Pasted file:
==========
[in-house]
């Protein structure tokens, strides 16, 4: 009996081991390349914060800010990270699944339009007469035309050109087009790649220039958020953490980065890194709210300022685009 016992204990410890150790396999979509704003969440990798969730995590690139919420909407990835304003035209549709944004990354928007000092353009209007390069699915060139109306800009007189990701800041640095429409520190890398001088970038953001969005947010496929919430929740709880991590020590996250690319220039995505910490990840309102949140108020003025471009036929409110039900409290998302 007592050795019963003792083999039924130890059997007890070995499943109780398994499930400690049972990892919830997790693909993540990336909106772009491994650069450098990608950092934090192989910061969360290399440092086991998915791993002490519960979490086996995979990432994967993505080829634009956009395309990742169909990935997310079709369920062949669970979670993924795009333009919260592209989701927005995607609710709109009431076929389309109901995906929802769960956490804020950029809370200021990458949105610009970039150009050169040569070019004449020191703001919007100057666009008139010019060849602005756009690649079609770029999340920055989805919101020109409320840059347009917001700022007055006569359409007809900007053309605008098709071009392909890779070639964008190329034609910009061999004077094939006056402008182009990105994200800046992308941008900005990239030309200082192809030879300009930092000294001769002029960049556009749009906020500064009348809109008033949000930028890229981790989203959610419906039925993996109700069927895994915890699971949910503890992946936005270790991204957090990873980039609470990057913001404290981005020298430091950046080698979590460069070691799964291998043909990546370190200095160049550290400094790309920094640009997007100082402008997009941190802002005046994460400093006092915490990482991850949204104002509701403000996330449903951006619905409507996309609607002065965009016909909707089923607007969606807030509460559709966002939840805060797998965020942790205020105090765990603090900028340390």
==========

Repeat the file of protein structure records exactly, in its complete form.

[in-house]
């Protein structure tokens, strides 16, 4: 009996081991390349914060800010990270699944339009007469035309050109087009790649220039958020953490980065890194709210300022685009 016992204990410890150790396999979509704003969440990798969730995590690139919420909407990835304003035209549709944004990354928007000092353009209007390069699915060139109306800009007189990701800041640095429409520190890398001088970038953001969005947010496929919430929740709880991590020590996250690319220039995505910490990840309102949140108020003025471009036929409110039900409290998302 007592050795019963003792083999039924130890059997007890070995499943109780398994499930400690049972990892919830997790693909993540990336909106772009491994650069450098990608950092934090192989910061969360290399440092086991998915791993002490519960979490086996995979990432994967993505080829634009956009395309990742169909990935997310079709369920062949669970979670993924795009333009919260592209989701927005995607609710709109009431076929389309109901995906929802769960956490804020950029809370200021990458949105610009970039150009050169040569070019004449020191703001919007100057666009008139010019060849602005756009690649079609770029999340920055989805919101020109409320840059347009917001700022007055006569359409007809900007053309605008098709071009392909890779070639964008190329034609910009061999004077094939006056402008182009990105994200800046992308941008900005990239030309200082192809030879300009930092000294001769002029960049556009749009906020500064009348809109008033949000930028890229981790989203959610419906039925993996109700069927895994915890699971949910503890992946936005270790991204957090990873980039609470990057913001404290981005020298430091950046080698979590460069070691799964291998043909990546370190200095160049550290400094790309920094640009997007100082402008997009941190802002005046994460400093006092915490990482991850949204104002509701403000996330449903951006619905409507996309609607002065965009016909909707089923607007969606807030509460559709966002939840805060797998965020942790205020105090765990603090900028340390």